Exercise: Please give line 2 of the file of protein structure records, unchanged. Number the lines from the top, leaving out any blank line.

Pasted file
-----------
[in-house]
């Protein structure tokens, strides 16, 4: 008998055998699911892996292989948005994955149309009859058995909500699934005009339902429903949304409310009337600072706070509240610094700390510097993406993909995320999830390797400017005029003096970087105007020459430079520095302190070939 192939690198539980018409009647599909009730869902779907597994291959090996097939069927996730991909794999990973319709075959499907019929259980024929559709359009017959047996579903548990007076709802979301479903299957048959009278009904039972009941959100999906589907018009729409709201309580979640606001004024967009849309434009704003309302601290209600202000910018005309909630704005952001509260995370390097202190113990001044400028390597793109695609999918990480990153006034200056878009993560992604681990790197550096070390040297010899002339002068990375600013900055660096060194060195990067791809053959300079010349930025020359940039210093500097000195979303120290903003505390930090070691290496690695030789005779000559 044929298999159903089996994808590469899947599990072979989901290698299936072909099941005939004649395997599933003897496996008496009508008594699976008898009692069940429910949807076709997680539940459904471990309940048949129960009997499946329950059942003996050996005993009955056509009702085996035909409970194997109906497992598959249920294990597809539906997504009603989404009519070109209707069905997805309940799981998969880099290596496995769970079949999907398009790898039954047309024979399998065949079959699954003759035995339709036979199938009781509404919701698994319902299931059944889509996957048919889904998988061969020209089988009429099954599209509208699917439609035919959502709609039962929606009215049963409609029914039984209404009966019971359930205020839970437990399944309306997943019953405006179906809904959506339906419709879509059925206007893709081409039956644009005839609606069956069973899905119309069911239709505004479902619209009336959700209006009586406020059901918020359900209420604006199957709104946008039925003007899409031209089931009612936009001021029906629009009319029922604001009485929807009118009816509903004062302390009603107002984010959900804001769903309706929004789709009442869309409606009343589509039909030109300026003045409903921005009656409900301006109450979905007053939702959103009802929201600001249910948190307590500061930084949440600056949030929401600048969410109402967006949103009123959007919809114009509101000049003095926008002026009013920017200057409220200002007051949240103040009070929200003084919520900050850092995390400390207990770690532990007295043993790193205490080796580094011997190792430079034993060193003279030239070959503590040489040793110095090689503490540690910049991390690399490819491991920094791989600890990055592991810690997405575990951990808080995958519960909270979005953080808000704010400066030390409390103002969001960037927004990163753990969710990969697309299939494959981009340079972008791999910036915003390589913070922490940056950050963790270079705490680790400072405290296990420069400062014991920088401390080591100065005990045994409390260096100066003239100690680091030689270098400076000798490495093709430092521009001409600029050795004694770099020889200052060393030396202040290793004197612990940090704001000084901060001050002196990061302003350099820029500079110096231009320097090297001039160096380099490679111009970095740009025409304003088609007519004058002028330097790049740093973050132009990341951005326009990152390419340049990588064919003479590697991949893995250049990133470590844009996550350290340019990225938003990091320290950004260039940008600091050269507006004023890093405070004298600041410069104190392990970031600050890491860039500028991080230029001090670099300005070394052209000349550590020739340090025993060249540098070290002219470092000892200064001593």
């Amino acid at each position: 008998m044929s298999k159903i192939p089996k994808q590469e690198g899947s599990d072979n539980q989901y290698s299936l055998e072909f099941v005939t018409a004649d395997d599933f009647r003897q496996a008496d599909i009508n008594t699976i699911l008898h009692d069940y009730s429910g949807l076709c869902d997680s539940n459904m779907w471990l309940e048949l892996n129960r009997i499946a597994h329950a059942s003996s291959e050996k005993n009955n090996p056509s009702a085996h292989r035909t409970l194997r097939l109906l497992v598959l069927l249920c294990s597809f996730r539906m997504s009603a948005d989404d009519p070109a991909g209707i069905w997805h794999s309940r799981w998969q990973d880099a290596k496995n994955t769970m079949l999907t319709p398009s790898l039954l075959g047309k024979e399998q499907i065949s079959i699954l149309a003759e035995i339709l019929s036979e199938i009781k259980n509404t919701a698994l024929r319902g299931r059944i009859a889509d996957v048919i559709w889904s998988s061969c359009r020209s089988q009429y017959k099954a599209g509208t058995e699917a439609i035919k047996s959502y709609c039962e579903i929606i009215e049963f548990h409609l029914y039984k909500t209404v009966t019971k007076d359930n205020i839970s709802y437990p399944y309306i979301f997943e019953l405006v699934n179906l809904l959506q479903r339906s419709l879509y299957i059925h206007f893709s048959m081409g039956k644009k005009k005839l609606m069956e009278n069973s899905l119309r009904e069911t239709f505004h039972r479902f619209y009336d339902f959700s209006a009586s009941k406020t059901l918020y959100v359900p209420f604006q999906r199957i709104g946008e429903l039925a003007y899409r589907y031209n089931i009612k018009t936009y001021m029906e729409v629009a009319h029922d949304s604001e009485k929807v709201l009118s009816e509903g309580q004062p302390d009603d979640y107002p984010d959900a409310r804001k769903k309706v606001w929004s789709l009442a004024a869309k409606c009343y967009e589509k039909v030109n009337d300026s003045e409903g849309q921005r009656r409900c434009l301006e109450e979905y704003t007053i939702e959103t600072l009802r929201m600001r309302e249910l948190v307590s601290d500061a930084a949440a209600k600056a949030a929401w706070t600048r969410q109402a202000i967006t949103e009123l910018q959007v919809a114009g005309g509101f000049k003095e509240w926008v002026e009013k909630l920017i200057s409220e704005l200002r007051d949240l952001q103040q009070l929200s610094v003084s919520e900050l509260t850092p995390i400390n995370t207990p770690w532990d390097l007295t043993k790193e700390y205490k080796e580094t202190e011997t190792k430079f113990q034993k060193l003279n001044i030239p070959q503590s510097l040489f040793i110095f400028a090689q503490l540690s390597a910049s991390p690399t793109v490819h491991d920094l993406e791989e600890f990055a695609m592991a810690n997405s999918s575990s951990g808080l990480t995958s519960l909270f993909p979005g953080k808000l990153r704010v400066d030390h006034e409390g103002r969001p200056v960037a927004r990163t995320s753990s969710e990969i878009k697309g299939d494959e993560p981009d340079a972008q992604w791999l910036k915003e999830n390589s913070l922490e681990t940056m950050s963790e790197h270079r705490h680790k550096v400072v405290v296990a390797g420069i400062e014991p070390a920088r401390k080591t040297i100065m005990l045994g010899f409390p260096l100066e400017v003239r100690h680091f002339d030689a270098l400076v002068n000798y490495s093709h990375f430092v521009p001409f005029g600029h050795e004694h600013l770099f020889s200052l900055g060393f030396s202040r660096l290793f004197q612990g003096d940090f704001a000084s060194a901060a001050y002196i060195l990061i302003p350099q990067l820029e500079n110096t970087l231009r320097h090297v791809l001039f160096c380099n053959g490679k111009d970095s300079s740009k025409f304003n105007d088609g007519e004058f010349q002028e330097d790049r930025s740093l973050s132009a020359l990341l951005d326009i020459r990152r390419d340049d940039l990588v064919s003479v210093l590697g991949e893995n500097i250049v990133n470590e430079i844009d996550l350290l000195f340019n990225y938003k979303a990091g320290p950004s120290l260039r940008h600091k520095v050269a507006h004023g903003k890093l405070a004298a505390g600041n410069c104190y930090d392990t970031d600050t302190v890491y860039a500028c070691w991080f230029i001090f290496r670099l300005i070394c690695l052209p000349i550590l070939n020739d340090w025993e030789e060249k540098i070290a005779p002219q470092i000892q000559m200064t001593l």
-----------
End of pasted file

């Protein structure tokens, strides 16, 4: 008998055998699911892996292989948005994955149309009859058995909500699934005009339902429903949304409310009337600072706070509240610094700390510097993406993909995320999830390797400017005029003096970087105007020459430079520095302190070939 192939690198539980018409009647599909009730869902779907597994291959090996097939069927996730991909794999990973319709075959499907019929259980024929559709359009017959047996579903548990007076709802979301479903299957048959009278009904039972009941959100999906589907018009729409709201309580979640606001004024967009849309434009704003309302601290209600202000910018005309909630704005952001509260995370390097202190113990001044400028390597793109695609999918990480990153006034200056878009993560992604681990790197550096070390040297010899002339002068990375600013900055660096060194060195990067791809053959300079010349930025020359940039210093500097000195979303120290903003505390930090070691290496690695030789005779000559 044929298999159903089996994808590469899947599990072979989901290698299936072909099941005939004649395997599933003897496996008496009508008594699976008898009692069940429910949807076709997680539940459904471990309940048949129960009997499946329950059942003996050996005993009955056509009702085996035909409970194997109906497992598959249920294990597809539906997504009603989404009519070109209707069905997805309940799981998969880099290596496995769970079949999907398009790898039954047309024979399998065949079959699954003759035995339709036979199938009781509404919701698994319902299931059944889509996957048919889904998988061969020209089988009429099954599209509208699917439609035919959502709609039962929606009215049963409609029914039984209404009966019971359930205020839970437990399944309306997943019953405006179906809904959506339906419709879509059925206007893709081409039956644009005839609606069956069973899905119309069911239709505004479902619209009336959700209006009586406020059901918020359900209420604006199957709104946008039925003007899409031209089931009612936009001021029906629009009319029922604001009485929807009118009816509903004062302390009603107002984010959900804001769903309706929004789709009442869309409606009343589509039909030109300026003045409903921005009656409900301006109450979905007053939702959103009802929201600001249910948190307590500061930084949440600056949030929401600048969410109402967006949103009123959007919809114009509101000049003095926008002026009013920017200057409220200002007051949240103040009070929200003084919520900050850092995390400390207990770690532990007295043993790193205490080796580094011997190792430079034993060193003279030239070959503590040489040793110095090689503490540690910049991390690399490819491991920094791989600890990055592991810690997405575990951990808080995958519960909270979005953080808000704010400066030390409390103002969001960037927004990163753990969710990969697309299939494959981009340079972008791999910036915003390589913070922490940056950050963790270079705490680790400072405290296990420069400062014991920088401390080591100065005990045994409390260096100066003239100690680091030689270098400076000798490495093709430092521009001409600029050795004694770099020889200052060393030396202040290793004197612990940090704001000084901060001050002196990061302003350099820029500079110096231009320097090297001039160096380099490679111009970095740009025409304003088609007519004058002028330097790049740093973050132009990341951005326009990152390419340049990588064919003479590697991949893995250049990133470590844009996550350290340019990225938003990091320290950004260039940008600091050269507006004023890093405070004298600041410069104190392990970031600050890491860039500028991080230029001090670099300005070394052209000349550590020739340090025993060249540098070290002219470092000892200064001593």